quite possibly perfect

advance 6702

Okay, so I bought another pattern from ebay seller . I really couldn't resist this one … could you?

Every summer I end up making the same pattern three or four or five times … last year it was ; this year it may be this pattern. It just looks so perfect — the sweetheart neckline and the pockets are exactly right. I don't like the deep vee in the back but I can fix that easily by filling in the top and retracing the facing. This would be so easy to make, and even easier to wear. Throw a cardigan over it (I probably won't make the bolero) and it could go anywhere.

I have this lovely limp grass-green cotton open-weave that this will be stunning in, and some red floral, and some stripey pink seersucker, and maybe this will even be worth of the I bought in China. Heck, if it turns out to be The Pattern of Summer 2007 I might even use the green Chaiken cotton satin I bought ages ago and have never been able to bring myself to cut into.

So: prepare yourselves. If this goes well you'll be seeing a lot of it.

Advertisements

0 thoughts on “quite possibly perfect

  1. Love it! I was looking at something similar the other day. Great fabric choices. Please post photos of the finished products.

    Like

  2. I agree. This is The Perfect Dress. You have no reason to feel guilty over buying *more* patterns. Check out the 3 filing cabinet pattern files on my blog. One 5 drawer cabinet is devoted solely to our favorite attire.

    Like

  3. That’s a charmer.You could fill in the vee with a contrast fabric that matches the contrast fabric you’ll use for the bolero. (Right?)

    Like

  4. Have you seen McCalls 5431? A skirt with alot in it to love, IMO. Of course I already own it — I have only so much willpower. (And it was “all McCalls for $1.99” weekend, to boot.)

    Like

  5. Speaking of summer dresses reminds me of my recent struggles to make my teenaged daughter a sundress, which raises the whole mysterious (to me) issue of why off-the-rack clothes fit so much differently than sewing pattern clothes do. Both my daughter and I can easily find clothes off the rack that fit, but when I sew, especially for her, it’s another story. Pants are always too baggy (yes, I’ve experimented with sizes), and the baby-doll top I just tried to make for her was giant across the shoulders and way too baggy, even though I carefully made the size that corresponds to her measurements. I’ve tried tracing a ready-to-wear garment that she likes to make my own pattern, but distortion slid in despite my best efforts. I’ve been sewing all my life, and honestly, I am pretty good, but there are some things that I just won’t try any longer–pants and teenage styles chief among them. Is there some industry secret about how patterns get made for the sewing public? I’m serious; I hope one of your many adventurous readers can tell me! Thanks.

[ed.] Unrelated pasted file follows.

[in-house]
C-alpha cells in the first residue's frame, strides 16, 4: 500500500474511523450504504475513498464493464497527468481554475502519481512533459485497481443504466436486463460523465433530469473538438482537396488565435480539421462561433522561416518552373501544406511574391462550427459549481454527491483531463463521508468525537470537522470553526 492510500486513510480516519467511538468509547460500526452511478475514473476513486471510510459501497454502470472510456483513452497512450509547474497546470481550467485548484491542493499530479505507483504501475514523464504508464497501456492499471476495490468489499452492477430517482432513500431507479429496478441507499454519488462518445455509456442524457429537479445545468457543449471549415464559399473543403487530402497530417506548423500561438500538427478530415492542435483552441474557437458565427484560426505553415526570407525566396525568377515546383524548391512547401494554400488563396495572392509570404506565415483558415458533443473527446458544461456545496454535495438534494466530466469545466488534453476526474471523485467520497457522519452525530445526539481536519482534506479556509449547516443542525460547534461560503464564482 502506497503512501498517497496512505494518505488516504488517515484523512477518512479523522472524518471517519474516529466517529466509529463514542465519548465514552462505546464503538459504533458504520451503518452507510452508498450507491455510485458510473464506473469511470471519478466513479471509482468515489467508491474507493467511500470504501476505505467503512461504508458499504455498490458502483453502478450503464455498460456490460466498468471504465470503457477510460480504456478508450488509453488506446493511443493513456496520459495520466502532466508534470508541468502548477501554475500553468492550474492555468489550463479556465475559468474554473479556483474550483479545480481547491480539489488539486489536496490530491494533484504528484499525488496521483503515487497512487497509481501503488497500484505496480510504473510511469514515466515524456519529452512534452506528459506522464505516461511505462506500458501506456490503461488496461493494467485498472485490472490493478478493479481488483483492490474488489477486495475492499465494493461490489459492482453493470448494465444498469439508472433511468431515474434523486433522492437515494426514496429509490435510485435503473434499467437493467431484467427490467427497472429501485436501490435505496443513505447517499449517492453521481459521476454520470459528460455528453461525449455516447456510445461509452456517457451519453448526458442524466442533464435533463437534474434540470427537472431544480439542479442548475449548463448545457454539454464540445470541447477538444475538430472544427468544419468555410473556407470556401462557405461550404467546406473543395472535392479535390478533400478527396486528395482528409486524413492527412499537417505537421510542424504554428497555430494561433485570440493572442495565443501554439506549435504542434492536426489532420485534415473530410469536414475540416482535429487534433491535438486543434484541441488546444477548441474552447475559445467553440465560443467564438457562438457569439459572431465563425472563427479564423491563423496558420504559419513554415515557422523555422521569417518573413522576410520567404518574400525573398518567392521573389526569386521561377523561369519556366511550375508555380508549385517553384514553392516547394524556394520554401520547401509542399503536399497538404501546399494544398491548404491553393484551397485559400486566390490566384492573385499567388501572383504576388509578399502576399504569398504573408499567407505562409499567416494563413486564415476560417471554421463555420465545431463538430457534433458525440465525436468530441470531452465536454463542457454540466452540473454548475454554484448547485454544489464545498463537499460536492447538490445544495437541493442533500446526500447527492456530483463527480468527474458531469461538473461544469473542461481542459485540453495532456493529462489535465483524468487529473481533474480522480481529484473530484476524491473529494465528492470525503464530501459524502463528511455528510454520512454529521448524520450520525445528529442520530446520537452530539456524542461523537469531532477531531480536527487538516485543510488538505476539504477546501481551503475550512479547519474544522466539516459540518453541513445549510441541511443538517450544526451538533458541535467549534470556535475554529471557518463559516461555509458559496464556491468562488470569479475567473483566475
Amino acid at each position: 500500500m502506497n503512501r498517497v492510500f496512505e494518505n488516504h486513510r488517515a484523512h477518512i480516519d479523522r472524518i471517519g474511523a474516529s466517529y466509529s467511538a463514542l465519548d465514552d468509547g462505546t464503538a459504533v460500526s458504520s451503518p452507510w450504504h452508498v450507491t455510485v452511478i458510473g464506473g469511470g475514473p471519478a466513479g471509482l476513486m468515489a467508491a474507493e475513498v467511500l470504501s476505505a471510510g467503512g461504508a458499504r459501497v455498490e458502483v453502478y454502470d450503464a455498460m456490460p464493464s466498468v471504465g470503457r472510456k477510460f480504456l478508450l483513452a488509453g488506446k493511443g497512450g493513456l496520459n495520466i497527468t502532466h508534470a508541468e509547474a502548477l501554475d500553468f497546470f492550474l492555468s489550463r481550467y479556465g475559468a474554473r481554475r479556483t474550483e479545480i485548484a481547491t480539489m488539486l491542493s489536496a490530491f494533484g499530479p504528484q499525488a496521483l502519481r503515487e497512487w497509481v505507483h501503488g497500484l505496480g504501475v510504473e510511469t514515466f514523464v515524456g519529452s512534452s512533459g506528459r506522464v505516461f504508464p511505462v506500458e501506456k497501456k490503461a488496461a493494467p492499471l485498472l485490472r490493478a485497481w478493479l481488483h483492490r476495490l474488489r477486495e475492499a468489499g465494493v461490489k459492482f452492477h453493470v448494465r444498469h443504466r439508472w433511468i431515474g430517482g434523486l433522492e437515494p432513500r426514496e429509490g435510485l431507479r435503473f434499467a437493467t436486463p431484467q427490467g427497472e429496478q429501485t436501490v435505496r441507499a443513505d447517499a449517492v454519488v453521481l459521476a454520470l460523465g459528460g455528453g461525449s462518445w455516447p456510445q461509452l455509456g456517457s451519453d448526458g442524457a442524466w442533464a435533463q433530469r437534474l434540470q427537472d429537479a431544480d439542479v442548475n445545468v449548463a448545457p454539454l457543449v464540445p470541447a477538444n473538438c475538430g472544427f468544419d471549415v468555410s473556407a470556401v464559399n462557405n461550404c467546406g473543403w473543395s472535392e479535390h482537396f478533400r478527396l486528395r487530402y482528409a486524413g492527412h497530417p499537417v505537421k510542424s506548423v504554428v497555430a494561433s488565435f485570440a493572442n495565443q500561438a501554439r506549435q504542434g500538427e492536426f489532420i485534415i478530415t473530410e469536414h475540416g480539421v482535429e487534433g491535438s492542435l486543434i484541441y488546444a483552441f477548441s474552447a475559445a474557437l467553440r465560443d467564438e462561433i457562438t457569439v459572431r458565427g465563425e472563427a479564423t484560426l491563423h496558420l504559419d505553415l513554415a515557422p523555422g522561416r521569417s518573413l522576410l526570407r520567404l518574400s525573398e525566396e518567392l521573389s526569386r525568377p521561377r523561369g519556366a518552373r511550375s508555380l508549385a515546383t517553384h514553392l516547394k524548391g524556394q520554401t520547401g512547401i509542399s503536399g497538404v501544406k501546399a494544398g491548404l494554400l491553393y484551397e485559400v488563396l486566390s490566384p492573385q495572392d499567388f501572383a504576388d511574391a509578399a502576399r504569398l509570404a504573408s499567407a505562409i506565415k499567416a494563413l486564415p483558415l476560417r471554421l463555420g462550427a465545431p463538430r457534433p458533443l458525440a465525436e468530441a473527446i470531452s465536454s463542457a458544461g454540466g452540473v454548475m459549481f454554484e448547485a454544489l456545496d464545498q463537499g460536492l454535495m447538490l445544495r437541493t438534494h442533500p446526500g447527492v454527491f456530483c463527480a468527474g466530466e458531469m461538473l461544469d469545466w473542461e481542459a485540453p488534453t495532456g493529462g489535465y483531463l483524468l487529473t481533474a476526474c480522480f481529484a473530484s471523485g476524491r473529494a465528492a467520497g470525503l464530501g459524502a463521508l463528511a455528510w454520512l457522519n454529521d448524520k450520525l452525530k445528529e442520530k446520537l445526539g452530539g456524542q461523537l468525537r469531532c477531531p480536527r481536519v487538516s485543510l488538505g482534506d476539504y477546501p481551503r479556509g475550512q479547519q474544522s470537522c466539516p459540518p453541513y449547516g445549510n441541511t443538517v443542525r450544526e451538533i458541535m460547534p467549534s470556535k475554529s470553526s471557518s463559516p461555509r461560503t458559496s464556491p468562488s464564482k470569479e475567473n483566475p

Like

  6. Well Erin, you are lucky that you snagged that one. I checked out that seller from your link and I almost bought that pattern. Unfortunately it is not my size.Patricia

    Like

  7. Julia in Iowa,Somepatterns run bigger- Like Simplicity. I measure the pattern peices and sometimes have to cut it down or enlarge it. I hope that helps. I also pin, try one, re-pin, sew.

    Like

  8. Oh I just love it! Waists and sweetheart necklines and pockets are all bliss in my book. And I see we are the same size too. How I wish I could somehow get you to make one for me! Blackmail, bribery, entrapment…what’ll it take? 😉

    Like

  9. Oh come on! This may be a very nice pattern, but can’t you make at least one of the preceeding one, the Ann Adams? It’d be too bad to pass up on that one :-).

    Like

  10. Julia in Iowa, Many of us covet vintage patterns because *generally* they are drafted better than what is being offered today. My theory is the newer CAD patterns must be using aliens as models while the older hand drafted patterns used real humans. 🙂 Try New Look ($3.44 at Walmart)and check the finished measurements of the GARMENT, not the size that it’s supposed to fit. Some patterns have huge amounts of ease factored in. I sew for my 19 and 21 yo daughters and they fit well into The Limited brand. I buy this brand of pants at the thrift store for 99 cents, take them apart and use them as a pattern. Now they have pants that fit like off the rack and a 34″ inseam for their long legs. This is much easier than trying to trace off and get the darts right. You can do this with any garment, and for a buck it can be in an ugly fabric cuz it’s the style you’re after.

    Like